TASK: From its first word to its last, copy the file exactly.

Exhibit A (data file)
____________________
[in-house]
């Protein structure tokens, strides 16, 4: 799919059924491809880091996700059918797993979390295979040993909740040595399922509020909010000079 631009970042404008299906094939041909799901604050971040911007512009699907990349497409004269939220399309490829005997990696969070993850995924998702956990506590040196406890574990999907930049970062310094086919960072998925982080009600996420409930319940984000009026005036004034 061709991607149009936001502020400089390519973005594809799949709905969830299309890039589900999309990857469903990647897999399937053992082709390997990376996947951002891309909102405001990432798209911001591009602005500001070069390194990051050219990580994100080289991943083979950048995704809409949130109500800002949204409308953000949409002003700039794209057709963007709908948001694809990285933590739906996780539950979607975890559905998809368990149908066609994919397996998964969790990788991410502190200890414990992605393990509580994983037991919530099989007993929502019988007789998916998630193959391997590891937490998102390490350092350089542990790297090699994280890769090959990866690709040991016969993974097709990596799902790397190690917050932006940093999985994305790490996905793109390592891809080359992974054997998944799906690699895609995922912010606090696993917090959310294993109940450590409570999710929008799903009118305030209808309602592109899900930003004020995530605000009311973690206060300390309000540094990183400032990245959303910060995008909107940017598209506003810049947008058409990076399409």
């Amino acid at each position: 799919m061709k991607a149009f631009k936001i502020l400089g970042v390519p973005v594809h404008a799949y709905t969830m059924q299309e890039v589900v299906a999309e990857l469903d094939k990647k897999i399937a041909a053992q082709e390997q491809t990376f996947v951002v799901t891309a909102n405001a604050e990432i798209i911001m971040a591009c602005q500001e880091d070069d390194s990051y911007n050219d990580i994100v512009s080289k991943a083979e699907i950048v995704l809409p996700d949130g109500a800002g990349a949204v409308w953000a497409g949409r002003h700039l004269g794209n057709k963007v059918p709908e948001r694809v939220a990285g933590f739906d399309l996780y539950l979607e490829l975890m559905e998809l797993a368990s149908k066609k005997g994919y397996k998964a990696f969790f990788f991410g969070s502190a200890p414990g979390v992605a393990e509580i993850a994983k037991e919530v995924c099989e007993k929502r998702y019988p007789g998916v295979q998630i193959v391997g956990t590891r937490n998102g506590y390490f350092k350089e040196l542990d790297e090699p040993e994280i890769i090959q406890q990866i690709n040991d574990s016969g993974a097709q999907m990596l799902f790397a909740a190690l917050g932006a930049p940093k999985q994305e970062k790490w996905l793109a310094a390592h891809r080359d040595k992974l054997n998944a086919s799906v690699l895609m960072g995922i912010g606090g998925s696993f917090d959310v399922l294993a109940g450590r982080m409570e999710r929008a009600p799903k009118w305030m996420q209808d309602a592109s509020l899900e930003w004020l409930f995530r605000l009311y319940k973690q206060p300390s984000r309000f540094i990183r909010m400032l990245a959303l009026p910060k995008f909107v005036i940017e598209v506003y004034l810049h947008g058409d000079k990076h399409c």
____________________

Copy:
[in-house]
């Protein structure tokens, strides 16, 4: 799919059924491809880091996700059918797993979390295979040993909740040595399922509020909010000079 631009970042404008299906094939041909799901604050971040911007512009699907990349497409004269939220399309490829005997990696969070993850995924998702956990506590040196406890574990999907930049970062310094086919960072998925982080009600996420409930319940984000009026005036004034 061709991607149009936001502020400089390519973005594809799949709905969830299309890039589900999309990857469903990647897999399937053992082709390997990376996947951002891309909102405001990432798209911001591009602005500001070069390194990051050219990580994100080289991943083979950048995704809409949130109500800002949204409308953000949409002003700039794209057709963007709908948001694809990285933590739906996780539950979607975890559905998809368990149908066609994919397996998964969790990788991410502190200890414990992605393990509580994983037991919530099989007993929502019988007789998916998630193959391997590891937490998102390490350092350089542990790297090699994280890769090959990866690709040991016969993974097709990596799902790397190690917050932006940093999985994305790490996905793109390592891809080359992974054997998944799906690699895609995922912010606090696993917090959310294993109940450590409570999710929008799903009118305030209808309602592109899900930003004020995530605000009311973690206060300390309000540094990183400032990245959303910060995008909107940017598209506003810049947008058409990076399409």
């Amino acid at each position: 799919m061709k991607a149009f631009k936001i502020l400089g970042v390519p973005v594809h404008a799949y709905t969830m059924q299309e890039v589900v299906a999309e990857l469903d094939k990647k897999i399937a041909a053992q082709e390997q491809t990376f996947v951002v799901t891309a909102n405001a604050e990432i798209i911001m971040a591009c602005q500001e880091d070069d390194s990051y911007n050219d990580i994100v512009s080289k991943a083979e699907i950048v995704l809409p996700d949130g109500a800002g990349a949204v409308w953000a497409g949409r002003h700039l004269g794209n057709k963007v059918p709908e948001r694809v939220a990285g933590f739906d399309l996780y539950l979607e490829l975890m559905e998809l797993a368990s149908k066609k005997g994919y397996k998964a990696f969790f990788f991410g969070s502190a200890p414990g979390v992605a393990e509580i993850a994983k037991e919530v995924c099989e007993k929502r998702y019988p007789g998916v295979q998630i193959v391997g956990t590891r937490n998102g506590y390490f350092k350089e040196l542990d790297e090699p040993e994280i890769i090959q406890q990866i690709n040991d574990s016969g993974a097709q999907m990596l799902f790397a909740a190690l917050g932006a930049p940093k999985q994305e970062k790490w996905l793109a310094a390592h891809r080359d040595k992974l054997n998944a086919s799906v690699l895609m960072g995922i912010g606090g998925s696993f917090d959310v399922l294993a109940g450590r982080m409570e999710r929008a009600p799903k009118w305030m996420q209808d309602a592109s509020l899900e930003w004020l409930f995530r605000l009311y319940k973690q206060p300390s984000r309000f540094i990183r909010m400032l990245a959303l009026p910060k995008f909107v005036i940017e598209v506003y004034l810049h947008g058409d000079k990076h399409c």